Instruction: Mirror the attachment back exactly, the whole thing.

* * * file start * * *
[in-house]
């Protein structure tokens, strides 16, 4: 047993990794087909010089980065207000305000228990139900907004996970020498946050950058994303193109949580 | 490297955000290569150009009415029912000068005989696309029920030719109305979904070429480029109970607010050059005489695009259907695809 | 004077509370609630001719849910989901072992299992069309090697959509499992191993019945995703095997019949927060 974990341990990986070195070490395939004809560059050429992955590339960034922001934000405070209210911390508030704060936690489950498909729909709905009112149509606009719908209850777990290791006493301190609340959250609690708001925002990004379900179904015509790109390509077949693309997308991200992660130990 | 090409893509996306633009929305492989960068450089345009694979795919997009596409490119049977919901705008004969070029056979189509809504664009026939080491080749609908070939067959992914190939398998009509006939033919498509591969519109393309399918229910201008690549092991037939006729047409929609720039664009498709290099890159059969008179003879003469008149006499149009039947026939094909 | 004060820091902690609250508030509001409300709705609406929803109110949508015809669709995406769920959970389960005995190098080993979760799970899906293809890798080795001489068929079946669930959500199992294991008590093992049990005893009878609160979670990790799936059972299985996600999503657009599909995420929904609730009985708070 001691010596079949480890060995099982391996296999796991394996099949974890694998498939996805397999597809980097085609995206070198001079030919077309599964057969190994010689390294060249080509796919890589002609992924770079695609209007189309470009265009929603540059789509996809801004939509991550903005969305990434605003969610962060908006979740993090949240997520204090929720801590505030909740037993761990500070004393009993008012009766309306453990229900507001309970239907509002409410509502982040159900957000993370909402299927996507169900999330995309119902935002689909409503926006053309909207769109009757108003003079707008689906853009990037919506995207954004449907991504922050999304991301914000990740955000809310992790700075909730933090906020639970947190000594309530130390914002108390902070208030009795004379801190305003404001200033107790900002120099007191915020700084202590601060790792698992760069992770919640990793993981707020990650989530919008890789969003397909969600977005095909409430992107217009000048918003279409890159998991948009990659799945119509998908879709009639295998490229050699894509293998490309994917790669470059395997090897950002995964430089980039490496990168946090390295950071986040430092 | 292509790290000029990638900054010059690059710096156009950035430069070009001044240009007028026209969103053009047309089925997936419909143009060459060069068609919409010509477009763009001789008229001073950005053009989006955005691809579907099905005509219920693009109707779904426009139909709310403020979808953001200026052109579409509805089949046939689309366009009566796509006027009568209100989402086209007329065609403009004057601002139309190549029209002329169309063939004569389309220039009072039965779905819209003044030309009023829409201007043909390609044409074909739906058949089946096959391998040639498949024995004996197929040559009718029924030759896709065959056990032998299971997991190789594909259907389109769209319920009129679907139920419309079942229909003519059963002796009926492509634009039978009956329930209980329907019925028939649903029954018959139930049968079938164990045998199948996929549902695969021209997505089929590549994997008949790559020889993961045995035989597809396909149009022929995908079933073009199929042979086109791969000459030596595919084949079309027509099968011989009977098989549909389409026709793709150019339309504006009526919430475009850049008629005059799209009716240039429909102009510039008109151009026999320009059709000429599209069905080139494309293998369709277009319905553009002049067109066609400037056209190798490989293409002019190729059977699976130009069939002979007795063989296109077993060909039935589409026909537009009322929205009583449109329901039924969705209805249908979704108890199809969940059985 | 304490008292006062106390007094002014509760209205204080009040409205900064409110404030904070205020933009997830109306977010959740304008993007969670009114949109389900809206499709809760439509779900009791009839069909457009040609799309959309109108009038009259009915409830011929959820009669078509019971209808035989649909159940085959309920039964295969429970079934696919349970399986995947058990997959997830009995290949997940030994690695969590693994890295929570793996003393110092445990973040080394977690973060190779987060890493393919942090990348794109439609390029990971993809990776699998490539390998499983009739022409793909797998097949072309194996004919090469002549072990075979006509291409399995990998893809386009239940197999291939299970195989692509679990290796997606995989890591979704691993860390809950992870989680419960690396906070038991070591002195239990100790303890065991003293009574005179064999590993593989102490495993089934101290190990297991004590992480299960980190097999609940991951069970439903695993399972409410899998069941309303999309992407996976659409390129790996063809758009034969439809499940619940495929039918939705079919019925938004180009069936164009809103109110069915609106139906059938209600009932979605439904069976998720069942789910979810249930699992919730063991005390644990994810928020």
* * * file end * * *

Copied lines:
[in-house]
């Protein structure tokens, strides 16, 4: 047993990794087909010089980065207000305000228990139900907004996970020498946050950058994303193109949580 | 490297955000290569150009009415029912000068005989696309029920030719109305979904070429480029109970607010050059005489695009259907695809 | 004077509370609630001719849910989901072992299992069309090697959509499992191993019945995703095997019949927060 974990341990990986070195070490395939004809560059050429992955590339960034922001934000405070209210911390508030704060936690489950498909729909709905009112149509606009719908209850777990290791006493301190609340959250609690708001925002990004379900179904015509790109390509077949693309997308991200992660130990 | 090409893509996306633009929305492989960068450089345009694979795919997009596409490119049977919901705008004969070029056979189509809504664009026939080491080749609908070939067959992914190939398998009509006939033919498509591969519109393309399918229910201008690549092991037939006729047409929609720039664009498709290099890159059969008179003879003469008149006499149009039947026939094909 | 004060820091902690609250508030509001409300709705609406929803109110949508015809669709995406769920959970389960005995190098080993979760799970899906293809890798080795001489068929079946669930959500199992294991008590093992049990005893009878609160979670990790799936059972299985996600999503657009599909995420929904609730009985708070 001691010596079949480890060995099982391996296999796991394996099949974890694998498939996805397999597809980097085609995206070198001079030919077309599964057969190994010689390294060249080509796919890589002609992924770079695609209007189309470009265009929603540059789509996809801004939509991550903005969305990434605003969610962060908006979740993090949240997520204090929720801590505030909740037993761990500070004393009993008012009766309306453990229900507001309970239907509002409410509502982040159900957000993370909402299927996507169900999330995309119902935002689909409503926006053309909207769109009757108003003079707008689906853009990037919506995207954004449907991504922050999304991301914000990740955000809310992790700075909730933090906020639970947190000594309530130390914002108390902070208030009795004379801190305003404001200033107790900002120099007191915020700084202590601060790792698992760069992770919640990793993981707020990650989530919008890789969003397909969600977005095909409430992107217009000048918003279409890159998991948009990659799945119509998908879709009639295998490229050699894509293998490309994917790669470059395997090897950002995964430089980039490496990168946090390295950071986040430092 | 292509790290000029990638900054010059690059710096156009950035430069070009001044240009007028026209969103053009047309089925997936419909143009060459060069068609919409010509477009763009001789008229001073950005053009989006955005691809579907099905005509219920693009109707779904426009139909709310403020979808953001200026052109579409509805089949046939689309366009009566796509006027009568209100989402086209007329065609403009004057601002139309190549029209002329169309063939004569389309220039009072039965779905819209003044030309009023829409201007043909390609044409074909739906058949089946096959391998040639498949024995004996197929040559009718029924030759896709065959056990032998299971997991190789594909259907389109769209319920009129679907139920419309079942229909003519059963002796009926492509634009039978009956329930209980329907019925028939649903029954018959139930049968079938164990045998199948996929549902695969021209997505089929590549994997008949790559020889993961045995035989597809396909149009022929995908079933073009199929042979086109791969000459030596595919084949079309027509099968011989009977098989549909389409026709793709150019339309504006009526919430475009850049008629005059799209009716240039429909102009510039008109151009026999320009059709000429599209069905080139494309293998369709277009319905553009002049067109066609400037056209190798490989293409002019190729059977699976130009069939002979007795063989296109077993060909039935589409026909537009009322929205009583449109329901039924969705209805249908979704108890199809969940059985 | 304490008292006062106390007094002014509760209205204080009040409205900064409110404030904070205020933009997830109306977010959740304008993007969670009114949109389900809206499709809760439509779900009791009839069909457009040609799309959309109108009038009259009915409830011929959820009669078509019971209808035989649909159940085959309920039964295969429970079934696919349970399986995947058990997959997830009995290949997940030994690695969590693994890295929570793996003393110092445990973040080394977690973060190779987060890493393919942090990348794109439609390029990971993809990776699998490539390998499983009739022409793909797998097949072309194996004919090469002549072990075979006509291409399995990998893809386009239940197999291939299970195989692509679990290796997606995989890591979704691993860390809950992870989680419960690396906070038991070591002195239990100790303890065991003293009574005179064999590993593989102490495993089934101290190990297991004590992480299960980190097999609940991951069970439903695993399972409410899998069941309303999309992407996976659409390129790996063809758009034969439809499940619940495929039918939705079919019925938004180009069936164009809103109110069915609106139906059938209600009932979605439904069976998720069942789910979810249930699992919730063991005390644990994810928020």